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Working on Memorial Day? You're in Good Company

Chad Brooks and Matt D'Angelo

More than 40% of companies still require at least some employees to work the holiday.

If you have to trudge in to work this Memorial Day, you can take solace in the fact that you won't be alone.

40% of companies require workers to come in Memorial Day

Although 97% of employers have designated Memorial Day as a paid day off, more than 40% of companies still require at least some employees to work the holiday, according to a new study from Bloomberg BNA.

Along with Christmas, New Year's Day, Thanksgiving, Labor Day and July Fourth, Memorial Day is one of the six paid days off for nearly all U.S. workers, said Matt Sottong, Bloomberg BNA's managing editor of surveys and research reports.

"However, as with most federal holidays, where most Americans receive a paid day off, some will be required to punch the clock, particularly technical workers and public safety and security personnel," Sottong said in a statement.

The study revealed that nearly 20% of businesses have at least some members of their technical staff working on Memorial Day, and 15% of businesses said they'll have security and public safety workers doing the same.

In addition, 13% of organizations will have professional employees working, 12% will have managers on the clock, and 11% will make service and maintenance personnel report for duty. Just 10% of businesses will have sales and customer service employees working on Monday.

The good news for people who have to work the holiday is that their paychecks will be a bit larger for doing so. The research discovered that 85% of companies that have employees work on Memorial Day provide them with some type of extra benefit.

Specifically, 28% will give time-and-a-half pay, 20% will provide both extra pay and compensatory time, and 15% will pay double time or double time and a half.

Large companies are the most likely to have workers on the clock Monday. The study shows that 80% of businesses with more than 1,000 employees will have at least some employees work Memorial Day, compared with just 31% of small businesses.

The study was based on surveys of more than 100 human resources professionals.

2017 SHRM study confirms Bloomberg BNA's findings

The Society for Human Resources Management conducted a similar study in 2017 on holiday schedules. This study found that while 90% or more companies close on major holidays, some organizations remain open. Major holidays include New Year's Day, Independence Day, Labor Day, Thanksgiving Day, Christmas Day and Memorial Day.

The bigger takeaway from this study, however, was how companies are treating employees who have to work on major holidays. Of the 415 HR professionals surveyed, 57% said their company offers some kind of financial incentive to employees who work on holidays. Of those organizations, 40% pay double time and 21% pay time and a half. Nineteen percent pay overtime, and 21% have another payment arrangement.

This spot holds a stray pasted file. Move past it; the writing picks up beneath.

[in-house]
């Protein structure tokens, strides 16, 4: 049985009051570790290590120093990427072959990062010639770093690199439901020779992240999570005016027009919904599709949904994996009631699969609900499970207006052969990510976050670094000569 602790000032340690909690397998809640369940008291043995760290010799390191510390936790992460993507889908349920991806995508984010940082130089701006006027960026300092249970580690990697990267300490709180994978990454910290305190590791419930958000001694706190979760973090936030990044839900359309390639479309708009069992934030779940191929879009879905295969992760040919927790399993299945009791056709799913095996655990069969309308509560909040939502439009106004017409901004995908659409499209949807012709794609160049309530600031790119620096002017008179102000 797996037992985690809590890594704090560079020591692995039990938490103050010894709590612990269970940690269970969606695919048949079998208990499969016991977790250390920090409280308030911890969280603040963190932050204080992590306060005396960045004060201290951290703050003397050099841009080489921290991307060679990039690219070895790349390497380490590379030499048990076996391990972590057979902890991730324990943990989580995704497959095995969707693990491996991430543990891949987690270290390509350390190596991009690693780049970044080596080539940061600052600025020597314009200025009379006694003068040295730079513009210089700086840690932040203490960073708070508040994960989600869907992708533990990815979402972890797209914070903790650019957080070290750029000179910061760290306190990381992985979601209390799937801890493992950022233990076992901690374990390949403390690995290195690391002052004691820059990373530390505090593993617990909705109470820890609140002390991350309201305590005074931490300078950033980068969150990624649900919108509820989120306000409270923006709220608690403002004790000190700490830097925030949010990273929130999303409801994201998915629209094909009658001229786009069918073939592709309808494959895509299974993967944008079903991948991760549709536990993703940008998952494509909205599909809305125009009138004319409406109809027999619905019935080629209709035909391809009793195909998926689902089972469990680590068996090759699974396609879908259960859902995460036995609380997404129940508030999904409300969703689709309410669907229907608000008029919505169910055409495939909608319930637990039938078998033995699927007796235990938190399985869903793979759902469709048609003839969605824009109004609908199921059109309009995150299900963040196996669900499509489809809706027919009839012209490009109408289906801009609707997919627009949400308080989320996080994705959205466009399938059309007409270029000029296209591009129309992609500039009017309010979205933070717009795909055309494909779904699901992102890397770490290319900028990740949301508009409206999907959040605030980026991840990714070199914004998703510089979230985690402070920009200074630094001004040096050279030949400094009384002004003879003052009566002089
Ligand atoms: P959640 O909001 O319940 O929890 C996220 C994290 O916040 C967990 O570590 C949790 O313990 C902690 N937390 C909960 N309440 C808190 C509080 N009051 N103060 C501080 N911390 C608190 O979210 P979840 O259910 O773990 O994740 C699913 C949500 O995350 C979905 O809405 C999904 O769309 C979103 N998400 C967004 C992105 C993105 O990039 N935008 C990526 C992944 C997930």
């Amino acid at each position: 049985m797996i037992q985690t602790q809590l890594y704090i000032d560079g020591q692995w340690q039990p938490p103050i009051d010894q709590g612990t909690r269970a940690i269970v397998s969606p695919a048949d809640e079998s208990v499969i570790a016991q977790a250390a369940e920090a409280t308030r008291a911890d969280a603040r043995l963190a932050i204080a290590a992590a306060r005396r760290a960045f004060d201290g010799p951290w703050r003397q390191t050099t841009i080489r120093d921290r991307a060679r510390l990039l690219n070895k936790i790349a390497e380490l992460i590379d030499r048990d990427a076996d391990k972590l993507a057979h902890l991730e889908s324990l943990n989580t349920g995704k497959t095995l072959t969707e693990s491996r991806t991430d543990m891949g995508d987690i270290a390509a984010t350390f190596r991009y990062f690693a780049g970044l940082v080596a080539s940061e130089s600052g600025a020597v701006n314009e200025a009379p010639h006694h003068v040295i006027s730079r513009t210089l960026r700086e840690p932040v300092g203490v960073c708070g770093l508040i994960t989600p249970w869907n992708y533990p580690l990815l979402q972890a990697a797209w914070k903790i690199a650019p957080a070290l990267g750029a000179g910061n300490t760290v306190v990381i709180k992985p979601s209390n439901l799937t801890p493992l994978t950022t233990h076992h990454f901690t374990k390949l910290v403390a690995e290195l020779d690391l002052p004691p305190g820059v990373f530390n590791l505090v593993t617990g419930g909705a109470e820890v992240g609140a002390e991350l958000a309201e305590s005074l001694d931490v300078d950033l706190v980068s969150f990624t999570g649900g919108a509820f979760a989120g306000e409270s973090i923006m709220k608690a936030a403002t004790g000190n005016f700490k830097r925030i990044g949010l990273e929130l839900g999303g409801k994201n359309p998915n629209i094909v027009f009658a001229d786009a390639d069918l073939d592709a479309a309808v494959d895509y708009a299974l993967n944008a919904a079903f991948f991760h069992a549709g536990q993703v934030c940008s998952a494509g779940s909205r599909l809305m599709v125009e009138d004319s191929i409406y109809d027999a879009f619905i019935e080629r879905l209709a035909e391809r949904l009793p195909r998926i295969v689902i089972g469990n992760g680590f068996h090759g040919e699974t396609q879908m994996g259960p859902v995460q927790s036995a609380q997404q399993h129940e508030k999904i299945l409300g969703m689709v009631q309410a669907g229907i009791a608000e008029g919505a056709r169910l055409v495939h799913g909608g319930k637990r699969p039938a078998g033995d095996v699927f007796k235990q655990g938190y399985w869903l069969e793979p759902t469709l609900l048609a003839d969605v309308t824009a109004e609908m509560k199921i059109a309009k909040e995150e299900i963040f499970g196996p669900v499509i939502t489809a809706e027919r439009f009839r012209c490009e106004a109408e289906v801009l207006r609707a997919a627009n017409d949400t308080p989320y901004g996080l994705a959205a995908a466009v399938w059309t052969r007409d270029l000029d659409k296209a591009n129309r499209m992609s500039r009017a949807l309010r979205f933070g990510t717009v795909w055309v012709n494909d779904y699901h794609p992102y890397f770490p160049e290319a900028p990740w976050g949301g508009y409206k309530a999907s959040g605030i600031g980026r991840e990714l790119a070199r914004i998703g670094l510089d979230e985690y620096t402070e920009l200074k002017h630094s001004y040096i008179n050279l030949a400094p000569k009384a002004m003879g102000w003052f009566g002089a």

If some of your employees are working this Memorial Day, but not all, you should strongly consider some kind of payment incentive for these workers who still need to clock in. If your business falls in the 10% of organizations that treat holidays as normal workdays, incentive payment plans may not be necessary, but would likely still be appreciated.

How to treat employees on holidays

If you're a manager or small business owner who has the day off but have employees clocking in for a day's work at your business, there are a few tips to keep in mind.

1. Provide a payment incentive, if possible.

Both studies indicated that the large majority of companies that require employees to work on holidays provide some kind of financial incentive for their time. If your business is financially stable and can handle paying your workers a little extra on a holiday, you should strongly consider doing so. Not only can it work as a thank-you to your staff, it provides a little extra incentive for employees to clock in. While double time may be a stretch, there are other payment options like time and a half, overtime pay or a separate payment arrangement.

2. Say thank you.

Think of a thank-you as a gesture of good faith. Sure, your workers are employed by you and are obligated to show up when scheduled, but a show of thanks goes a long way in boosting morale and communicating appreciation. The most productive workers are those who feel valued at work. No one wants to work on a holiday, but by thanking your employees, you're showing that you value their willingness to go above and beyond expectations.

3. Be reasonable about productivity.

Depending on what industry you're in, it's important to be reasonable with your workers about what exactly they're going to get done on a holiday. If it's a busy time for your business, it's important to set expectations. If it's not a busy time, but you still need a few employees onsite, it's equally important to manage expectations and prioritize important projects over maximum productivity.

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